Parents & Children Relationships of concepts to one another are best looked at as Parents and Children
Parent concepts • Looking at bacterial pneumonia, one can see it has two parents: • bacterial lower respiratory infection, and, • infective pneumonia • One can go further up the parental tree by clicking on either of the two parents, infective pneumonia or bacterial lower respiratory infection
Children concepts • Looking at bacterial pneumonia and going down the tree, one can see its many children: • Anthrax pneumonia • Chlamydial pneumonia • Nocardial pneumonia • Etc.
Descriptions • Many concepts have descriptions in their hierarchy. Synonyms are listed under these descriptions. Do not rely on these to define a concept. Many of these are inaccurate and are under review. • Example: Diagnosis of Pinworm Disease • Concept = Enterobiasis (266162007) • Enterobiasis is the human pinworm species • Has synonyms of oxyuriasis, pinworm disease, etc. • However, the definition for this concept does not meet veterinary needs even though the synonym would make it appear as though it does.
Pre-Coordination • is merely a concept that already exists in SNOMED CT • Bacterial Pneumonia (Disorder) (53084003) does not need further enhancement
Post-Coordination • an already existing concept can be enhanced by using a combination of 2 or more codes • Mycoplasma Bacterial Pneumonia: • There is no pre-coordinated concept, thus, several concepts would need to be combined to build this • Bacterial Pneumonia (Disorder) (53084003) • Causative Agent (Attribute) (246075003) • Mycoplasma (Organism) (78981005) (see slide on ‘Attributes’)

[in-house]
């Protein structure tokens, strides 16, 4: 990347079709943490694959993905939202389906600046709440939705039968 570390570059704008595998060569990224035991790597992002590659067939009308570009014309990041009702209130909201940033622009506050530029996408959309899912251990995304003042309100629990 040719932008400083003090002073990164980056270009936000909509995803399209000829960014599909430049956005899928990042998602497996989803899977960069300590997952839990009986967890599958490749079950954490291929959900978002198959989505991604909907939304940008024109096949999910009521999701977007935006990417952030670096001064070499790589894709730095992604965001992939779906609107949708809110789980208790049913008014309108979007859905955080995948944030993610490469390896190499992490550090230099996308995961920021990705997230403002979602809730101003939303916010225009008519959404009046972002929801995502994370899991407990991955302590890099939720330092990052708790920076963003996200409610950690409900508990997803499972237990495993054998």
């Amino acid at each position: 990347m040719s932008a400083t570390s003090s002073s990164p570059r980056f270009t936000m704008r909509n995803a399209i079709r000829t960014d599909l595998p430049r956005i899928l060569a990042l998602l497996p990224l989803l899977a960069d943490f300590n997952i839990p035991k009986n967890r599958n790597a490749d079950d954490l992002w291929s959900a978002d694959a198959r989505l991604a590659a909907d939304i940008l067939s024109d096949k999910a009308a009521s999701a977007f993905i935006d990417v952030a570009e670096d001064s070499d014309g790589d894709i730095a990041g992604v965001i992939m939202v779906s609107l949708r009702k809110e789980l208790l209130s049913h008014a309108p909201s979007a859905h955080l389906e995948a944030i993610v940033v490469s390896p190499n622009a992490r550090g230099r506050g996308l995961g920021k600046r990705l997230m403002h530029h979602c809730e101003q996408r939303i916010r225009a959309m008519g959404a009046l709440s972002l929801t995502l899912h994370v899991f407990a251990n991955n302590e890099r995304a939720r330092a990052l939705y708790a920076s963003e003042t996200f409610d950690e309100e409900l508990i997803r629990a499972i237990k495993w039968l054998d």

Nesting of concepts Order is important. The root concept is always followed by the attribute and its value • So one would ‘not’ say: • Mycoplasma • Causative agent • Bacterial pneumonia • Nor, • Lung structure • Finding site • Bacterial pneumonia
Multiple Attributes and Values Each ‘value’ must be accompanied by its own attribute, e.g. multiple finding sites each need their ‘own’ attribute of finding site. • Rupture of tendon of pastern joint left hindlimb of cow • Ligament rupture (Disorder) (263134008) • Finding site (Attribute) (363698007) • Pastern joint (Body structure ) (214226000) [Value] • Finding site (Attribute) (363698007) • Hindlimb (Body structure) (116013008) [Value] • Laterality (Attribute) (272741003) • Left (7771000) (Qualifier value)